By connecting different blockchain networks, cross-chain bridges are instrumental in making digital assets interchangeable. The most popular use of bridging is when Bitcoin is converted to Wrapped Bitcoin (WBTC), an ERC-20 token holding the same price as BTC but compatible with Ethereum.
Although crypto bridges are important to connect blockchains into a meta-network of digital assets, investors should be aware of their inherent faults. For starters, they have been heavily targeted and victimized by hackers.
What Are Crypto Bridges?
Crypto bridges enable digital assets to move back and forth between different systems.
Why Are Cross-Chain Bridges Needed?
To secure a blockchain network, it has to be inviolable. New data blocks (transactions) can only be added under the network’s rules, enforced by either miners or validators. In turn, these network enforcers follow procedures to deem transactions authentic.
This is how they generate an immutable public ledger. Each blockchain network has a different set of rules and is inherently isolated. This is why bitcoins from the Bitcoin network cannot just be added to an Ethereum network. For that to be possible, Bitcoin would have to don a spacesuit to enter a foreign ecosystem.
Specifically, Bitcoin would have to be imbued with ERC-20 token functionality. In fact, it is because Bitcoin and Ethereum are the two largest blockchain networks, it is their conversion demand that spawned blockchain bridging.
Benefits of Bridging Tokens
When people travel and use Visa cards in a foreign country, they don’t think about the underlying processes that facilitate this convenience. One doesn’t even need to exchange their money into a new national currency, if they are withdrawn from a bank account linked to the card.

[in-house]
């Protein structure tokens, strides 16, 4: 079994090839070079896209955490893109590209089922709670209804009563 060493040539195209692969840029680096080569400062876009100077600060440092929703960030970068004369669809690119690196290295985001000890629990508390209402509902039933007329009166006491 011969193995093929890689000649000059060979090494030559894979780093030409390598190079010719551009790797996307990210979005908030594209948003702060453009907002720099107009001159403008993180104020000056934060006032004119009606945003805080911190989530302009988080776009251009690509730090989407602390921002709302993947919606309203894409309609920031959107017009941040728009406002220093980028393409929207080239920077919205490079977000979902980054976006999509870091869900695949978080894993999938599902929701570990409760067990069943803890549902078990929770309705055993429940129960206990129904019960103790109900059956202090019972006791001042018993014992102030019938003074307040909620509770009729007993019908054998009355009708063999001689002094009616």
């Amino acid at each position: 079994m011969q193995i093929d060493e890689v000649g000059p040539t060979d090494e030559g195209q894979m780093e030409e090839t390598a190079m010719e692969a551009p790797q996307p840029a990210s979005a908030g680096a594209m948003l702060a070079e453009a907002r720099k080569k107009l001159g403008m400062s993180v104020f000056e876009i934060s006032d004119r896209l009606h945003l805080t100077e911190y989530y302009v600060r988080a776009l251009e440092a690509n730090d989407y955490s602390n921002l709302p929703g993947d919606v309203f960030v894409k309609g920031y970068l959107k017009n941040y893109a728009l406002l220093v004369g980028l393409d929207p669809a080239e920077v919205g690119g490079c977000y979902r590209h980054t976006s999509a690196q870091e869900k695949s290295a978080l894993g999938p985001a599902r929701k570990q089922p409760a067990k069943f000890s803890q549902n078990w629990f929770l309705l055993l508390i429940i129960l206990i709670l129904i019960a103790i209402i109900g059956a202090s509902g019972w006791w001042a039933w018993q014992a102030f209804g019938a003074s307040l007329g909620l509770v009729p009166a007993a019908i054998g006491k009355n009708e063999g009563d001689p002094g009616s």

That’s because there is an entire network of protocols t between different currencies. Likewise, there are multiple benefits for having bridged tokens:
- Boosted token transfer performance. For example, when Ethereum completes its Surge sharding upgrade, transactions with WBTC could be completed within seconds instead of minutes.
- Increased liquidity and stability of the DeFi ecosystem, as each digital asset breaks self-isolation.
In addition to these key benefits, bridged tokens could upgrade their utility, as they are added into a non-native ecosystem. WBTC best exemplifies this because it transforms a store-of-value Bitcoin into a DeFi utility token.
How Do Blockchain Bridges Work?
Blockchain bridges are smart contract repositories. Although they are called cross-chain bridges, funds are not actually “moved.” Instead, for one token to enter another blockchain network, a smart contract converts it.
In the case of Ethereum to Avalanche transfer, the bridging process would look like this:
- User sends ERC-20 tokens to Avalanche Bridge frontend, via connected MetaMask wallet.
- The bridge (smart contract) locks and indexes those assets to create an equal output.
- The bridge mints new assets compatible in the Avalanche ecosystem, as wrapped ERC-20 tokens.
Through the same bridge, these tokens can then be unwrapped. Presently, Avalanche Bridge operates in one direction so only assets shift from Ethereum to Avalanche. Because Avalanche processes transactions faster and has negligible gas fees than Ethereum, traders may take advantage of their Ethereum assets on Avalanche lending dApps or NFT marketplaces.
Nevertheless, the most popular bridging is done from Bitcoin to Ethereum.
Wrapped Bitcoin (WBTC) As Pioneering Bridged Tokens